Last summer, the national news media announced the deaths of four gorillas killed in a national park in eastern Congo. A United Nations delegation was quickly dispatched to investigate.
As a Congolese living in the United States and hungry for news back home, I was thankful for the coverage. But since my grandparents still live in East Congo, I would have also liked to have heard about some other recent breaking news items: women being raped, children being enslaved, men being killed, and many more horrors. I would like to hear about the nearly 6 million lives lost, half of them children under age 5 —that every month, 45,000 people continue to die in the Democratic Republic of the Congo (DRC); that the scale of devastation in Darfur happens in the Congo every 5½ months.
I was granted asylum in 1998. Every day since then, I have appreciated the privilege of living in a peaceful community and pursuing a college degree at North Carolina A&T State University. But I will never forget that my people are not free—or the responsibility that comes with the privilege of living in the most powerful country in the world.
Oct. 19-25 is "Break the Silence" Congo Week, a global initiative led by students to raise awareness and provide support to the people of Congo. There will be participants in more than 30 countries and on 125 college campuses, including key student leaders at North Carolina A&T, the University of North Carolina at Chapel Hill and Greensboro, the University of Maryland, Howard University, Bowie State University, Bryn Mawr College and Cornell University. Students will show films, hold teach-ins, host fundraisers, organize forums, participate in a cell phone boycott on Wednesday and undertake many more activities to raise awareness about the dire situation in Congo. Communities are also organizing interfaith prayer vigils to ask for peace in the DRC.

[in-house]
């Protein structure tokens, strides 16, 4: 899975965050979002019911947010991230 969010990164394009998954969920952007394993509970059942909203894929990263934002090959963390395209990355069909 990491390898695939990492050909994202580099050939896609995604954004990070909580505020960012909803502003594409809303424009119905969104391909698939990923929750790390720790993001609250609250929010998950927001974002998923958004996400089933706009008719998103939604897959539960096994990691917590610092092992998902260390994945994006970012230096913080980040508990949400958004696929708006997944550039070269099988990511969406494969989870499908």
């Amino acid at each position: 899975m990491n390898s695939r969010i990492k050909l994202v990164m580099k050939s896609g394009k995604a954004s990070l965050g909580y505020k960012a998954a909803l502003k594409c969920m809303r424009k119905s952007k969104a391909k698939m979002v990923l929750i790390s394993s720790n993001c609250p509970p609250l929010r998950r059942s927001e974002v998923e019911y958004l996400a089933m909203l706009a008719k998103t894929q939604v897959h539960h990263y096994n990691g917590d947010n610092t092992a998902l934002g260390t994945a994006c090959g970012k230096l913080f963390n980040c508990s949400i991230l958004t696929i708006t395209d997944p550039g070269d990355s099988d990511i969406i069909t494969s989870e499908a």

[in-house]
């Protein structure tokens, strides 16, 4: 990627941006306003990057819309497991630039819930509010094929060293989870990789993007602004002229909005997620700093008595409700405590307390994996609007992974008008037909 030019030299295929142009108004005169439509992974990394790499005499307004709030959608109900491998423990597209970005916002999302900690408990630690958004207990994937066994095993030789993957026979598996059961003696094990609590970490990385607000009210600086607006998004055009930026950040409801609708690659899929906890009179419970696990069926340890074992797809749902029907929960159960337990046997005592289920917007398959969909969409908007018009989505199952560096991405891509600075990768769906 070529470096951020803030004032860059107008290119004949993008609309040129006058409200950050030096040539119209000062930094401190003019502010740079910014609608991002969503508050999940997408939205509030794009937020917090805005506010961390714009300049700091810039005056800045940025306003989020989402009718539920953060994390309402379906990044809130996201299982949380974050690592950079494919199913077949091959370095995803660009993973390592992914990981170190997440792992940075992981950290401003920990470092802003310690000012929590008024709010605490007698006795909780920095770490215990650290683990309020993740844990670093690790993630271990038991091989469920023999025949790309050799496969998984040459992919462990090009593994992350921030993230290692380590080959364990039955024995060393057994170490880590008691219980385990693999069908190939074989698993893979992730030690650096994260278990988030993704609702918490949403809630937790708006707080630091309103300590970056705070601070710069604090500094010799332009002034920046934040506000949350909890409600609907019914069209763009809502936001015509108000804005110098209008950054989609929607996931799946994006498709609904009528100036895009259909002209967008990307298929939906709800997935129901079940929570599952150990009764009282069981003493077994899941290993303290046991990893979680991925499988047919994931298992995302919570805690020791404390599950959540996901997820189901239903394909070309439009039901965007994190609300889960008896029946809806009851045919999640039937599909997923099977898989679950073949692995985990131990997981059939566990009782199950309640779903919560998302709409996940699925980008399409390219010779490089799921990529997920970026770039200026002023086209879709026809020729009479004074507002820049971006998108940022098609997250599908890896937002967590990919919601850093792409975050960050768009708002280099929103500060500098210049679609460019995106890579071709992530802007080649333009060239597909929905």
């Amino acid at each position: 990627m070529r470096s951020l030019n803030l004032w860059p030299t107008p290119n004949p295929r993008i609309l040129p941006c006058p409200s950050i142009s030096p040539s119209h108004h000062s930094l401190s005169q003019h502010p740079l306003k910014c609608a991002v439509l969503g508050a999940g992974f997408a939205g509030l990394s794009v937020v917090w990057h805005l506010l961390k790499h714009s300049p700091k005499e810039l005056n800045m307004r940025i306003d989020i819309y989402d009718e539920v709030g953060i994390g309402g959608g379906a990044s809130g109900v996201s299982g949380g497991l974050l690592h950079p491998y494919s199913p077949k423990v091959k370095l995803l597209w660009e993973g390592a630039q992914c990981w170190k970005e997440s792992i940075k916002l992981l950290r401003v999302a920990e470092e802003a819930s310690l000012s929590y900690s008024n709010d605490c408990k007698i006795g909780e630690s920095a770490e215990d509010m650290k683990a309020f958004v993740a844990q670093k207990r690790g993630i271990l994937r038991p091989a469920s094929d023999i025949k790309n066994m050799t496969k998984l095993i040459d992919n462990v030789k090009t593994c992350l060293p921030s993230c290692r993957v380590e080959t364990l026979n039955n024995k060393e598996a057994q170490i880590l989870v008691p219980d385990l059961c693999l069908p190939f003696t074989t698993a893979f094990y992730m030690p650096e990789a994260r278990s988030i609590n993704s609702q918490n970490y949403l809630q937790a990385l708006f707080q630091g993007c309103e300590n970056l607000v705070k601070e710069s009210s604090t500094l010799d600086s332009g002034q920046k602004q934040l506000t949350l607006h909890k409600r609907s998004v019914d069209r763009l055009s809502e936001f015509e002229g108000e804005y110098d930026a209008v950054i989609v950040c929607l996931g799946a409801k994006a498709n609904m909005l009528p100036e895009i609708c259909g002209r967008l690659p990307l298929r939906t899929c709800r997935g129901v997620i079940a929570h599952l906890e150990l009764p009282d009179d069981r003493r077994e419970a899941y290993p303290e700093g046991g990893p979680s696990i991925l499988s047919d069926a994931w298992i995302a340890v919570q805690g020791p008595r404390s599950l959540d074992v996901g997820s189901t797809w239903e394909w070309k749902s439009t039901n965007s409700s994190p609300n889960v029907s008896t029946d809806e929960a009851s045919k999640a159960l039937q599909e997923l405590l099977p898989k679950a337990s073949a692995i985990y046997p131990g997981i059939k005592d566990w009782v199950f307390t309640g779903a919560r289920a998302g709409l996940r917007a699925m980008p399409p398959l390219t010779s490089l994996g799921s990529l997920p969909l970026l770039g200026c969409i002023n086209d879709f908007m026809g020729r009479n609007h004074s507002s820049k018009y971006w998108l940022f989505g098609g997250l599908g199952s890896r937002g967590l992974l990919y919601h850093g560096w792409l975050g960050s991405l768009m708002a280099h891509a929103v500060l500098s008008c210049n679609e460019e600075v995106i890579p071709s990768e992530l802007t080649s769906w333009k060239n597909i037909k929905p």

Part of the challenge is educating people about the history of Congo, which has struggled to overcome its Belgian colonial past, and the present scramble for its rich natural resources by multinational corporations.
Joseph Conrad's 1902 novel, Heart of Darkness, covered the period in the country's history when King Leopold II owned Congo as his own private property. The widespread misreading of Conrad's novel cemented an incomplete picture of the continent as a dark, uncivilized place. In reality, the source of the conflict in Congo for most of its history has been the scramble for its enormous wealth—not the internecine, ethnic bloodletting more commonly blamed. In the late 1990s, Congo was invaded twice by Rwanda and Uganda with the backing and support of the United States, as documented in the 2001 congressional hearings held by Reps. Cynthia McKinney and Tom Tancredo. It was these invasions that unleashed the tremendous suffering that exists in Congo today.
But it is not just history that needs to be reexamined. From copper, tin and cobalt to coltan (a mineral found in cell phones, video games and other gadgets we have come to rely on), American corporations stand to make millions at the expense of the people of Congo. Dan Rather's recent report on Phoenix-based FreePort McMoRan's odious contract in acquiring what many say is the world's richest copper deposit is but a window into the systemic exploitation of Congo's wealth.
There are strong advocacy relationships that can be built on. Even before 1974, when Congo (then known as Zaire) gained international attention hosting the Rumble in the Jungle, the historic boxing match between Muhammad Ali and George Foreman, African-Americans in particular have a long history of championing the cause of Congo. In 1909, William H. Sheppard, the first African American to serve as a Presbyterian missionary to Congo, gave a frank account of atrocities he witnessed during King Leopold's barbaric reign. During the same period, the African-American historian George Washington Williams did the same.
Today there is a new imperative for the global community, and African Americans in particular, to bring light to the story of Congo. "Break the Silence" week is an apt place to start. In 1961, Congo's first freely elected prime minister, Patrice Lumumba, said: "We are not alone. Africa, Asia, and free and liberated people from every corner of the world will always be found at the side of the Congolese."
We must not be left to stand alone now.
Kambale Musavuli is a Congolese activist and member of Friends of the Congo. He is pursuing a civil engineering degree at North Carolina A&T State University.